Elave Skincare and TinyLife have joined forces to launch the annual #Premvember campaign as part of the premature baby charity’s 30th Anniversary celebrations.
Every day in Northern Ireland six babies come into the world too soon, some arriving as early as 24 weeks and weighing as little as 1lb. That is 1,800 premature babies born every year!
TinyLife CEO Alison McNulty said: “Thirty years ago, 70% of premature babies didn’t make it – today around 88% survive and TinyLife funds vital research to give these babies the best start in life.
“We also provide a range of family support services, including breast pump loan, hospital to home volunteer programme, family activity groups, support for dads, baby massage and baby sensory.
“This year, we are partnering with specialist skincare range Elave Baby in a joint effort to encourage the public to get behind TinyLife’s #Premvember campaign & 30th Anniversary celebrations to raise awareness and funding for premature babies.
“We are delighted to confer Approved By status on Elave Baby and to recommend the product range, which banishes harsh ingredients that trigger sensitivity such as soap, sulfates, MI, parabens, alcohol, perfumes and colours, for use on baby skin.
“The skin of prem babies is extremely sensitive, making it prone to dryness and itchy skin conditions like rashes and eczema, so knowing a clinically proven, completely ‘free from’ product is available can alleviate worry about what to use.”
The Gardiner family’s apothecary skincare creams were created in Newry over 80 years ago. Elave Baby, now produced in Co Louth, is available from local pharmacies, online at www.elaveskincare.com or via Amazon. A donation of £1 from every Baby Essentials Pack sold goes to support the work of TinyLife.
Joanna Gardiner, CEO of Elave Skincare, said: “We are very impressed with TinyLife and what the organisation has achieved, so we are delighted to be able to support their work in the run-up to Premvember and over the 30th Anniversary year.
“Parents of premature babies are already experiencing a lot of stress, anxiety and trauma, so the last thing they need to worry about on top of that is what they are putting on their child’s skin.
“Baby’s skin barrier is not fully formed until they are three years old so how we treat skin, especially skin which may already be dry and sensitive, can have health implications for the rest of our lives.
“The incidence of baby eczema in Northern Ireland and across the island has risen from 3% to 25% inside two generations, a statistic which medical experts put down to harm caused by environmental pollutants and harsh chemicals.
“It is clear, in the run-up to National Eczema Week, that we need to be more mindful about how we prevent and manage sensitive skin conditions like eczema and dermatitis. Using the purest products, from top to toe, is where you start.”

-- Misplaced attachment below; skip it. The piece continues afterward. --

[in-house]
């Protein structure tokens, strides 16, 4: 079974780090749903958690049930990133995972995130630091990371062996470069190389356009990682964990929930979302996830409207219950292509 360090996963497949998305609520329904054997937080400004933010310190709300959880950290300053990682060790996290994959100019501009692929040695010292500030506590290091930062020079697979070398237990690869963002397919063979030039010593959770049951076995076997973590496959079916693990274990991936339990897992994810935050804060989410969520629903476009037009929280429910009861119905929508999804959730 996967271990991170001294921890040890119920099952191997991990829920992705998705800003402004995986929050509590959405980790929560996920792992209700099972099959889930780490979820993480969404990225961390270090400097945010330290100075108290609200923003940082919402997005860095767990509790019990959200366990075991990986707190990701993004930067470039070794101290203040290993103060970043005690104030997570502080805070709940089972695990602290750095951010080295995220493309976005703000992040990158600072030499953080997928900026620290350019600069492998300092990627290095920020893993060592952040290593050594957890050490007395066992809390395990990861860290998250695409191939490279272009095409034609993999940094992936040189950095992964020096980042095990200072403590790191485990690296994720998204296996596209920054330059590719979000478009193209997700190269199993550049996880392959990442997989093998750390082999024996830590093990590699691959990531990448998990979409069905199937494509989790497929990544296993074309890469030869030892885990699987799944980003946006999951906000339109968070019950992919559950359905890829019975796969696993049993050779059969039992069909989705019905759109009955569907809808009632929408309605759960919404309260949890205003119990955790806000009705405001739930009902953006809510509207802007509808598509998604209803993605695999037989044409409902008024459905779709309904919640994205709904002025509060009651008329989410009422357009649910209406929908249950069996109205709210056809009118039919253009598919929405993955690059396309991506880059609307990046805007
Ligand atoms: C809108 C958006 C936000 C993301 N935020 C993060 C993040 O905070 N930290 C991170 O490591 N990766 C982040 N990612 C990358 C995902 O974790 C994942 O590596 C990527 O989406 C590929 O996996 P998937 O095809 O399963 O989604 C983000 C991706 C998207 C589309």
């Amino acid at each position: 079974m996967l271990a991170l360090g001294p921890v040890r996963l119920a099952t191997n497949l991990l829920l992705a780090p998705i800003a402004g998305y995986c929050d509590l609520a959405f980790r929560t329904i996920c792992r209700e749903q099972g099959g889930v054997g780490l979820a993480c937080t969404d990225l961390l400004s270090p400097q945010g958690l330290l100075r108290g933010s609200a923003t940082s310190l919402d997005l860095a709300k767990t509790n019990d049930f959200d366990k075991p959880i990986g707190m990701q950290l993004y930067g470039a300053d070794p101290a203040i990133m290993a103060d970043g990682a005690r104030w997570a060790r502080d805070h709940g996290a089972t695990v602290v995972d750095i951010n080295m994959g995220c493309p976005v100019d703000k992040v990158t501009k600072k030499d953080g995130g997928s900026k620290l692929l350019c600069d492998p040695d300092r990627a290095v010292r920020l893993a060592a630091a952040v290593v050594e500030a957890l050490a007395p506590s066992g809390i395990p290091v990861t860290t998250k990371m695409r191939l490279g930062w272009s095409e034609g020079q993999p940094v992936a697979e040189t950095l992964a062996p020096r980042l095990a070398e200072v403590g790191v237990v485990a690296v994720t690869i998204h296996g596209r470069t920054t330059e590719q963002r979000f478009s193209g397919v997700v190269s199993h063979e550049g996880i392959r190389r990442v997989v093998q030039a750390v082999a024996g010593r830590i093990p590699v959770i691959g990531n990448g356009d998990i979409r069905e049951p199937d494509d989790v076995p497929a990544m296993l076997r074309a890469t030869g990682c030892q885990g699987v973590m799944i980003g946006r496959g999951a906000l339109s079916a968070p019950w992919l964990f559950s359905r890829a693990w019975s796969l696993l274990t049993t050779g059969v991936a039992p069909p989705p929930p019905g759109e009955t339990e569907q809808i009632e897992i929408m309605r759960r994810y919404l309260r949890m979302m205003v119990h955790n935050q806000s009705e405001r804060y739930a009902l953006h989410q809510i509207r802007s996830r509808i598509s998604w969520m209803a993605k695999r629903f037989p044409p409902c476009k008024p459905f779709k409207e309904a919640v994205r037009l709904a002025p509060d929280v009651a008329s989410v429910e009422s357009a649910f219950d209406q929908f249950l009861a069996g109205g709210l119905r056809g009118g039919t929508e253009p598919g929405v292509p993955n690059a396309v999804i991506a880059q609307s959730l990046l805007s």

#Premvember invites people to arrange a Tea Party at their home or workplace, or an event or their choice, anytime during the month of November.
Fundraisers can register and request a fundraising pack with downloadable invites, bunting, posters etc at www.buytickets.at/tinylife.
Events to celebrate #Premvember include a Family Fun Day at Mossley Mill on World Prematurity Day (17th Nov) and an 80s Tribute Band in David Lloyd Clubs, Belfast (30th Nov).
The TinyLife 30th celebrations will conclude next Spring with an Anniversary Pearl Ball sponsored by Kennys, Elave Baby and Malone Lodge Hotel, Belfast.
Five Facts About Baby Eczema (National Eczema Week, Sept 17-25)
- Children with eczema can suffer from a sensitivity to and an increased amount of a bacteria called Staphylococcus Aureus which can cause a flare-up and ultimately must be treated with antibiotics.
- One of the most important aspects of care is the exclusive use of soap substitutes. This means never washing baby with products containing soaps/preservatives which can strip skin of oils. In dry skin, this is not replaced, leaving it open to triggers.
- Topical steroids have got a bad reputation over the last few years, but they remain the safest and most effective way of treating eczematous skin. Side effects can be avoided by adhering to the prescription.
- Moisturising is another important element of treating eczema. Regular moisturising creates a barrier which keeps flare-ups at bay and reduces the need for topical steroids. Do not use products which contain preservatives. Children of parents with hay fever and asthma should be moisturised and avoid soap products from birth. Clinifast garments, available from pharmacies, can help boost moisture absorption and guard against scratching.
- Do not Google eczema! Seek help and advice in the first instance from your GP, who can refer your child on to a dermatologist if required.
Photo: Alison McNulty (left), CEO of TinyLife, pictured with Joanna Gardiner, CEO of Elave Skincare, and babies Ella Whitford (left) and Scarlett Barnes.